Down to Earth
"Deep Impact" provides worthly thrills.
By Jim Ridley, Noel Murray, and Donna Bowman
MAY 18, 1998: The term "guilty pleasure" can be defined in two words: disaster movie. No genre panders more shamefully to the basest interest of its audience, whether that interest is vicarious vandalism or sob-sister sanctimony. A true disaster movie will incinerate every pedestrian in Manhattan for our oohs and aahs, and in the very next instant wring suspense from whether some fleabag mongrel will outrun a fireball. And yet, who doesn't want to see Manhattan zapped into match sticks? In every moviegoer there lurks a juvenile tornado-gawker who thinks it'd be cool to see some other guy's house toasted.
Combining the requisite demolition-derby thrills with surprising emotional pull, Deep Impact is the best of the recent disaster-movie crop, which includes Twister, Firestorm, and last year's lavapaloozas Dante's Peak and Volcano. That's not exactly high praise. Deep Impact never transcends the genre: You'll still find the same stock structure and a few of the unintentionally funny moments you'd get in a vintage shake-'n'-baker like Earthquake. But it does offer above-par acting, an irresistible what-if premise, and a refreshingly grave tone that treats the onset of human extinction as something more than a CGI holiday.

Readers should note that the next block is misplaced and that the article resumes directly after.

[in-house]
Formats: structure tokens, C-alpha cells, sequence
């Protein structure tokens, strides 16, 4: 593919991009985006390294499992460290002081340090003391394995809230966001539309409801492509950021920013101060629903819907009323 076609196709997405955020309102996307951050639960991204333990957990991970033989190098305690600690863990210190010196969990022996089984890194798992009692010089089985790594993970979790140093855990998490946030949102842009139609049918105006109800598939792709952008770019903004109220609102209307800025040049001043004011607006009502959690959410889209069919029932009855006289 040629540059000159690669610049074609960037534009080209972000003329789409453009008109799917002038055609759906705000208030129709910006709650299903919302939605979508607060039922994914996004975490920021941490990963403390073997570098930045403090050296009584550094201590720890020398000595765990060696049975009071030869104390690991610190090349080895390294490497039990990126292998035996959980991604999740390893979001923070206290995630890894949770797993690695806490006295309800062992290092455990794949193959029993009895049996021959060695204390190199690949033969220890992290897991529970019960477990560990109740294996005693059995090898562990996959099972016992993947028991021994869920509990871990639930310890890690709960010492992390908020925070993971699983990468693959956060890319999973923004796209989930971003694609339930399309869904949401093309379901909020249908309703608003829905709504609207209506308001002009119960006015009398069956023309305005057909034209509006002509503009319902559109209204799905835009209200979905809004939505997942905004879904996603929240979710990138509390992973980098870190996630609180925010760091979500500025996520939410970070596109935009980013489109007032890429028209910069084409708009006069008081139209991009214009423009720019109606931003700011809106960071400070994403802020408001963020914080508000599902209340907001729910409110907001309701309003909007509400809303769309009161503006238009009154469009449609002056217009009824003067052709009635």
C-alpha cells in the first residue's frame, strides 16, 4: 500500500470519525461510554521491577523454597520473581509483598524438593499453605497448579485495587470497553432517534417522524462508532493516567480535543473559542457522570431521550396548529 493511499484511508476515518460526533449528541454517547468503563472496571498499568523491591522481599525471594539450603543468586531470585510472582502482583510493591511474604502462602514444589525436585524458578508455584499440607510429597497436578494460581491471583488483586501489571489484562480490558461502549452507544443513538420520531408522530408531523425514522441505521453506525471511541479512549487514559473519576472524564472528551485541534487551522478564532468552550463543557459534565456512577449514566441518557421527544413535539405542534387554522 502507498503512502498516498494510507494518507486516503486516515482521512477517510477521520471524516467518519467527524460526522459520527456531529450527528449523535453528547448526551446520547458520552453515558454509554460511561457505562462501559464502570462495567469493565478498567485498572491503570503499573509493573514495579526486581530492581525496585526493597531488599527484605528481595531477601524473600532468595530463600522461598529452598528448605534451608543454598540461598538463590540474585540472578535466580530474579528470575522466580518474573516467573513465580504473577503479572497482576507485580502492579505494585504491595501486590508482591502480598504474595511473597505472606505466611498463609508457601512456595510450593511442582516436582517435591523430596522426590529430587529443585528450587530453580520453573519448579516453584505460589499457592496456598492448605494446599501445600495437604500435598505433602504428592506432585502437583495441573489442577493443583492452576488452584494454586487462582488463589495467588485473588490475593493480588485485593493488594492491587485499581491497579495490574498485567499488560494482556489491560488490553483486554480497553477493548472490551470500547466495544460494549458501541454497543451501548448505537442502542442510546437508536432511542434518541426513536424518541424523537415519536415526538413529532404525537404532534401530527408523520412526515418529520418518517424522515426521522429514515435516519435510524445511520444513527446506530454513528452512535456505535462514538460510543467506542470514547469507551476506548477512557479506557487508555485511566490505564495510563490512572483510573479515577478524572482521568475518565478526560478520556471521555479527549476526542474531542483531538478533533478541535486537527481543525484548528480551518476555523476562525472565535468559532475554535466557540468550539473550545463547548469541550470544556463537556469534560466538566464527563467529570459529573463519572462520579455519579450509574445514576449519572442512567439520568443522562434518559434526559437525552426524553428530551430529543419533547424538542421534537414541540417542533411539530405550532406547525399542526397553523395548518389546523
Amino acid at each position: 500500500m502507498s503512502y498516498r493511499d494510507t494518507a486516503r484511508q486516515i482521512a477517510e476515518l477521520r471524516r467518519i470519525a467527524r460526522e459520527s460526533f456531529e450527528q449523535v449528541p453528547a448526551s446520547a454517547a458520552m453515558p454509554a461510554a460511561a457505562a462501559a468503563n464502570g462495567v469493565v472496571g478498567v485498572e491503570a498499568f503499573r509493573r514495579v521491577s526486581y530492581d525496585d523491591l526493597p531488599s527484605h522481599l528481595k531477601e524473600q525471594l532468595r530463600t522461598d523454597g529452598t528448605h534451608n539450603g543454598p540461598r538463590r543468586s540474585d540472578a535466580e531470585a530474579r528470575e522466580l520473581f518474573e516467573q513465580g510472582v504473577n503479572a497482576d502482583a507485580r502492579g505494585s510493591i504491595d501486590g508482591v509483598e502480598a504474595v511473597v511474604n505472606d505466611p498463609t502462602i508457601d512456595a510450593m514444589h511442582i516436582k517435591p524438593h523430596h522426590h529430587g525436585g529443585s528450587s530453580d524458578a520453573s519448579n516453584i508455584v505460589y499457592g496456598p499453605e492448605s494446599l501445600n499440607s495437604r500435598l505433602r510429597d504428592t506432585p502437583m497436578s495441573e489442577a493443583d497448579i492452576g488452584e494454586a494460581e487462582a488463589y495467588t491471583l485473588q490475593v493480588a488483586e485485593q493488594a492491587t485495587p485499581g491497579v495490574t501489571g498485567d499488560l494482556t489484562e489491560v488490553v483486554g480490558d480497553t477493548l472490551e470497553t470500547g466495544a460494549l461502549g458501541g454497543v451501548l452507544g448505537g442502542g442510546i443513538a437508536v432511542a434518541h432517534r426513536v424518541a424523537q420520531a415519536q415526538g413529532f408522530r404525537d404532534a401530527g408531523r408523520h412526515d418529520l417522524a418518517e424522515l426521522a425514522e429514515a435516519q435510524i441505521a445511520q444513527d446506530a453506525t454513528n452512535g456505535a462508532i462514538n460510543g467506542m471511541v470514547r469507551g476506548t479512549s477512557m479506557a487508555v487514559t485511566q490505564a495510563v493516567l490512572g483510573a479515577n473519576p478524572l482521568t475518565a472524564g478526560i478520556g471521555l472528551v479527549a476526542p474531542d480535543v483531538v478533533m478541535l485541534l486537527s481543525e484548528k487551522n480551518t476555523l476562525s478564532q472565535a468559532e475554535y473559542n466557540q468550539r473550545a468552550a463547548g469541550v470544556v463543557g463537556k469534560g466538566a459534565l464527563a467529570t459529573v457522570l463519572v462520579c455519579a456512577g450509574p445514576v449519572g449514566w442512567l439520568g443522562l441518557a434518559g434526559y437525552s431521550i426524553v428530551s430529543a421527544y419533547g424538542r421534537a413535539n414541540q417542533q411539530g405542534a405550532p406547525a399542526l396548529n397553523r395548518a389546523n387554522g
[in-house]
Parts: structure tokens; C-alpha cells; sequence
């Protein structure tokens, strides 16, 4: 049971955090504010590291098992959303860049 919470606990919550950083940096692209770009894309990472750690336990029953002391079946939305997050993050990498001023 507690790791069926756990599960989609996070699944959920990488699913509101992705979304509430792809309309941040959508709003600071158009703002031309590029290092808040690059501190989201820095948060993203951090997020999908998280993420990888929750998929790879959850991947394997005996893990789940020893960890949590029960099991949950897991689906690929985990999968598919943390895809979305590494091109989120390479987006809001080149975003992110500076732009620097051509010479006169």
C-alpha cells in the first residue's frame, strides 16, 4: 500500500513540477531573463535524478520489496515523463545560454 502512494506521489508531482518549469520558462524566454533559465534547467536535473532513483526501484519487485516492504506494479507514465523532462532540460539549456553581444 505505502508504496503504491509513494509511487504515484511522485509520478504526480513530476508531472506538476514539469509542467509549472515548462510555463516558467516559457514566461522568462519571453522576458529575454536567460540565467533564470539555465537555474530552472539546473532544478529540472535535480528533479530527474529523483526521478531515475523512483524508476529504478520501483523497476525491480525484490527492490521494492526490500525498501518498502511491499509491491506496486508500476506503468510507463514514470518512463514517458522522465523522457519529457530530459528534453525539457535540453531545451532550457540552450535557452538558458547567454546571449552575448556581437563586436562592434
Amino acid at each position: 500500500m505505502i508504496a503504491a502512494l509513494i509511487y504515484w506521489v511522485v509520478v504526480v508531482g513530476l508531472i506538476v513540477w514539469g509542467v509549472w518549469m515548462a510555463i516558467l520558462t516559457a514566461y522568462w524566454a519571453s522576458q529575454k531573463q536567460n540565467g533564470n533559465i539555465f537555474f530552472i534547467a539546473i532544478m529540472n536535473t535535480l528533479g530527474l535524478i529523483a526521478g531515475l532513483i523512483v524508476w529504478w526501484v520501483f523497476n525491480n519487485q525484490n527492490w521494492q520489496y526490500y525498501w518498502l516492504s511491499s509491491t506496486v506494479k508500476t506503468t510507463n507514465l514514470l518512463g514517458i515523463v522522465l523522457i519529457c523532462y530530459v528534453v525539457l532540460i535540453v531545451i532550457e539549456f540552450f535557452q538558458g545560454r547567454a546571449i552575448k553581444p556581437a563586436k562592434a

In spirit, Deep Impact is a throwback to ambitious '50s sci-fi fare like When Worlds Collide, from which it basically borrows its plot. A comet the size of Mt. Everest is discovered by amateur astronomers, whose jubilation is tempered somewhat when they discover the damn thing is due to smash into the earth. When an outer-space demolition effort modestly named the Messiah succeeds only in splitting the comet in two, the stoic U.S. president (Morgan Freeman, our dream commander-in-chief) announces a national lottery that will shelter a million lucky so-and-sos in a network of underground caverns. (In Europe, Asia, and Africa, it's every man for himself--like anybody cares about the rest of the world.) Everyone left on the surface will drown, freeze, burn, or starve.
If Deep Impact had actually shown us those caverns, or let us in on the lottery process--I'd love to have seen the haggling over the 200,000 preselected "artists, teachers, and scientists"--it might've been a true classic. Instead, the script, written by the high-minded duo of Bruce Joel Rubin and Michael Tolkin, is pretty much what you'd expect if you crossed the weepy sentimentality of Ghost with the quasi-religious solemnity of The Rapture. (The spaceship ain't called Messiah for nothing.) By setting the story on a blatantly biblical scale, Rubin and Tolkin have bitten off more than one two-hour blockbuster can deliver.